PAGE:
The last time I switched sequencers was from Cubase to Sonar. The reason was simple: Sonar handled Acidized files, Cubase didn't. Even though Cubase now reads them, only Sonar can actually edit them. Case closed, because I use a lot of acidized files and create acidized libraries.

 

On the Mac, I've grown comfortable with DP, and again, have enough plug-ins to do what I need so that Logic's cool bundle isn't enough to get me to switch.

 

My recommendation is to zoom waaaaaay out and think not about programs, nor computers, but making music. Which program/computer will allow you to make music without having to think about your tools too much? That's what you want to use.

 

If there was one program that was perfect for everyone, there would only be one program on the market.

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Originally posted by Sergievsky:

Stick with Logic and get an iBook, with expanded memory around $1200 or so. Laptops are great (especially Powerbooks and iBooks), even if you think you don't need them they end up being invaluable to you, not just in music.

If you have a pc laptop stay with pc.

Based on my recent experience with a G4 Powerbook (that cost $2800 just 18 months ago but that my friends bought for about $750), I can't imagine running a resource-hungry app like Logic on an iBook.

 

Having a P3-500 for a desktop, I still felt the Powerbook felt somewhat sluggish. And definitely so, vis a vis my Dell Centrino [w a 7200 rpm drive], which boots in about 1/3 the time as the G4 and feels all round much more perky. I was using my Dell to setup my friends' wireless LAN, so I got a chance to compare them, side by side. The [refurbished] Dell, which cost about $1100 less than the Mac and had 50% more HD seemed much faster getting around the OS and browsing the web, as well as loading programs.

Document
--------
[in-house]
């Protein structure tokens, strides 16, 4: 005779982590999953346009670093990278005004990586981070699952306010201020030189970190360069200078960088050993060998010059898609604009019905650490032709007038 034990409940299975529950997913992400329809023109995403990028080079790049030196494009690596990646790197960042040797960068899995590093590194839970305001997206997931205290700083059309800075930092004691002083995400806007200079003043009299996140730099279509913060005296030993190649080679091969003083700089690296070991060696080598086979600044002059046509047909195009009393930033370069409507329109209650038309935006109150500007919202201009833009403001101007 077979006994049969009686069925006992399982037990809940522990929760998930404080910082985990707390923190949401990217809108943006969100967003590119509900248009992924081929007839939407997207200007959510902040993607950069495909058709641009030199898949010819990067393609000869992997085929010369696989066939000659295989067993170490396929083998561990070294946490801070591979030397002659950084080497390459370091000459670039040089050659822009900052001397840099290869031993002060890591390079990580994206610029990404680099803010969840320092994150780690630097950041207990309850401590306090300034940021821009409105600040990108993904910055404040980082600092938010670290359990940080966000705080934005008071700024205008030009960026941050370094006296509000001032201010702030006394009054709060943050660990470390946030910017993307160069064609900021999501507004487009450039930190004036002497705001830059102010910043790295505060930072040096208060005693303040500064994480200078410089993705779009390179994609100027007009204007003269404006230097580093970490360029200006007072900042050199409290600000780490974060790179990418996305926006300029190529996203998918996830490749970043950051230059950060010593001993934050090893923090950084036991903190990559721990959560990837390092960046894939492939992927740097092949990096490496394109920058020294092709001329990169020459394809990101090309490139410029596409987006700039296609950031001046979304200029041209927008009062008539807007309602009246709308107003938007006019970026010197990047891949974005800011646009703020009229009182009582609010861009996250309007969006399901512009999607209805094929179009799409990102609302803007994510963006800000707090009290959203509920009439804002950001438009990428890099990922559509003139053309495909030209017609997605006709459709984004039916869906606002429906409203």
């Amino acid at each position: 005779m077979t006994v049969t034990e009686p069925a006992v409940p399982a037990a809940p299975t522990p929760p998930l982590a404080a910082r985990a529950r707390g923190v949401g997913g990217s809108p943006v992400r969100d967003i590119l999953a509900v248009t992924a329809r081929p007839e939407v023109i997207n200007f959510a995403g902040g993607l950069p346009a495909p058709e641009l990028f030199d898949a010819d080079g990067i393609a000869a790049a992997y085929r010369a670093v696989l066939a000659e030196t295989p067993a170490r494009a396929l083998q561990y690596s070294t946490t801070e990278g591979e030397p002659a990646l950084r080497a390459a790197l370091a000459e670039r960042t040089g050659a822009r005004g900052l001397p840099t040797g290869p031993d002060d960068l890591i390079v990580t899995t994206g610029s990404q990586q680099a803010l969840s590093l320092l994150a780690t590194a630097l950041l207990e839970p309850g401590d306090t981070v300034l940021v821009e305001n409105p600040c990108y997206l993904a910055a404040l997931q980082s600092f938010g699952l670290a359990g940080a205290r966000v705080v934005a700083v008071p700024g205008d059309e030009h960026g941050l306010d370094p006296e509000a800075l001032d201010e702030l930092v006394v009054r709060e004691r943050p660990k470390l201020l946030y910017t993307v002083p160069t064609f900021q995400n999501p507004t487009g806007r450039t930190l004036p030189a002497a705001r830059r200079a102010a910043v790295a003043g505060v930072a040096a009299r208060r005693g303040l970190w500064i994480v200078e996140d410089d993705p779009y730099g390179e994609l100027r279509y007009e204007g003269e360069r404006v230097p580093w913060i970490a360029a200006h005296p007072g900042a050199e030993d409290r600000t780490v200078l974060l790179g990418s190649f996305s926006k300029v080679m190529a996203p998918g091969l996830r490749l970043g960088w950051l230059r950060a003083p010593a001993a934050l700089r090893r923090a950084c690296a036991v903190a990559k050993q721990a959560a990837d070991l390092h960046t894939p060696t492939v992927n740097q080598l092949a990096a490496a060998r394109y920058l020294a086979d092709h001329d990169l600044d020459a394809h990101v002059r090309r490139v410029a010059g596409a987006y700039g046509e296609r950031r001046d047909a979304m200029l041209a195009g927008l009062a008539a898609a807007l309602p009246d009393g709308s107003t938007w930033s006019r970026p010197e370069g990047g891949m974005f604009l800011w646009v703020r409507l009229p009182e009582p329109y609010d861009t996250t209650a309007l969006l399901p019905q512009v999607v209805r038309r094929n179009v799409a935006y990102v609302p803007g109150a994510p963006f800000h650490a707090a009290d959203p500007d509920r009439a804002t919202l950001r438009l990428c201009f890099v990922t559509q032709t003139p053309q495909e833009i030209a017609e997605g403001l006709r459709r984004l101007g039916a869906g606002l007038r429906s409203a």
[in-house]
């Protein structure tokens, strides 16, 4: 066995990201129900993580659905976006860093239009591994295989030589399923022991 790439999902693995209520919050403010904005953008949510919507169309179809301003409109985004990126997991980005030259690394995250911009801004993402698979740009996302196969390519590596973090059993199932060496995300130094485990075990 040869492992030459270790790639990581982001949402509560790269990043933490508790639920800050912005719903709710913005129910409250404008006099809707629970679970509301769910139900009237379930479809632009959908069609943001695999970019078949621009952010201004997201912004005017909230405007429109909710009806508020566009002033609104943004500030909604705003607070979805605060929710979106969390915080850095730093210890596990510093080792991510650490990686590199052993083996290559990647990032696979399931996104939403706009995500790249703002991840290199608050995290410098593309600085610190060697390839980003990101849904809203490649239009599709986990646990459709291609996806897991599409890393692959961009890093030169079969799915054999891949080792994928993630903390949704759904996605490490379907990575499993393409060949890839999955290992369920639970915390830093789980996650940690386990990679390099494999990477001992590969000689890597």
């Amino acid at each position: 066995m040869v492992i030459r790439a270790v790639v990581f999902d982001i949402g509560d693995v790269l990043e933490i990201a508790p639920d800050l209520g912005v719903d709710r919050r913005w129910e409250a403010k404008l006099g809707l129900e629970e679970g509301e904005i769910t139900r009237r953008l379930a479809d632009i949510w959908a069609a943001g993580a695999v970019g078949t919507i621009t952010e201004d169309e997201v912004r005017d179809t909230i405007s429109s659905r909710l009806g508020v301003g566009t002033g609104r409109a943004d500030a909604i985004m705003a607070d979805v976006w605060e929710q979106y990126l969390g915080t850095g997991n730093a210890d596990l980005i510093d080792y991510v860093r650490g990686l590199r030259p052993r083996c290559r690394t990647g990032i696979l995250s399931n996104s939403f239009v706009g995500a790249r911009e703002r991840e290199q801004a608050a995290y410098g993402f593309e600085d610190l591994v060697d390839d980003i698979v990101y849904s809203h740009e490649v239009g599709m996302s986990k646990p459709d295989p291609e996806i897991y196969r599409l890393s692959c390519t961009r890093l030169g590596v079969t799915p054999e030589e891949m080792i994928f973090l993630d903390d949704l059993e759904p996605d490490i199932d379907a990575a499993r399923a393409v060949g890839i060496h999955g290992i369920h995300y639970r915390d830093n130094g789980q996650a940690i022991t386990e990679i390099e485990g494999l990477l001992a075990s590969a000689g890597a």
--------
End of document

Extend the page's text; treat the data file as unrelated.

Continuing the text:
(That said, it should be noted that the Powerbook was an 867 mHz unit and that my Centrino Dell is a 1.3 mHz. I assume that a beefy new G5 cranking out 2.5 mHz would feel anything but pokey.)

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Step 1 - WAIT! New Mac models will be out in February.

 

Step 2 - When the new models come out, pick the G5 tower that's one or two notches below the most expensive model. For instance, today's models in this category would be:

 

Dual 2GHz G5: $2499

 

Dual 1.8GHz G5: $1999

 

Step 3 - Install as much memory as you can afford. If you can, leave the door open for more RAM later, e.g. buy one large 1G chip instead of two smaller 500M chips.

 

Your old monitor will probably work with a G5, but double-check at the Apple store just in case. You can always upgrade later to a nicer monitor.

The Black Knight always triumphs!

 

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Originally posted by Sergievsky:

Stick with Logic and get an iBook, with expanded memory around $1200 or so. Laptops are great (especially Powerbooks and iBooks), even if you think you don't need them they end up being invaluable to you, not just in music.

If you have a pc laptop stay with pc.

I have Logic Pro 7 running on an iBook. It's running a lot better than Logic 6 ran on my old G4 Powerbook, but it's not exactly a cranking system for multitracking. I use it for composing on my own. Remember that you're going to have to pump up the memory AND the hard disk if you want a half-decent system. Buy the tower, or you'll wish that you had.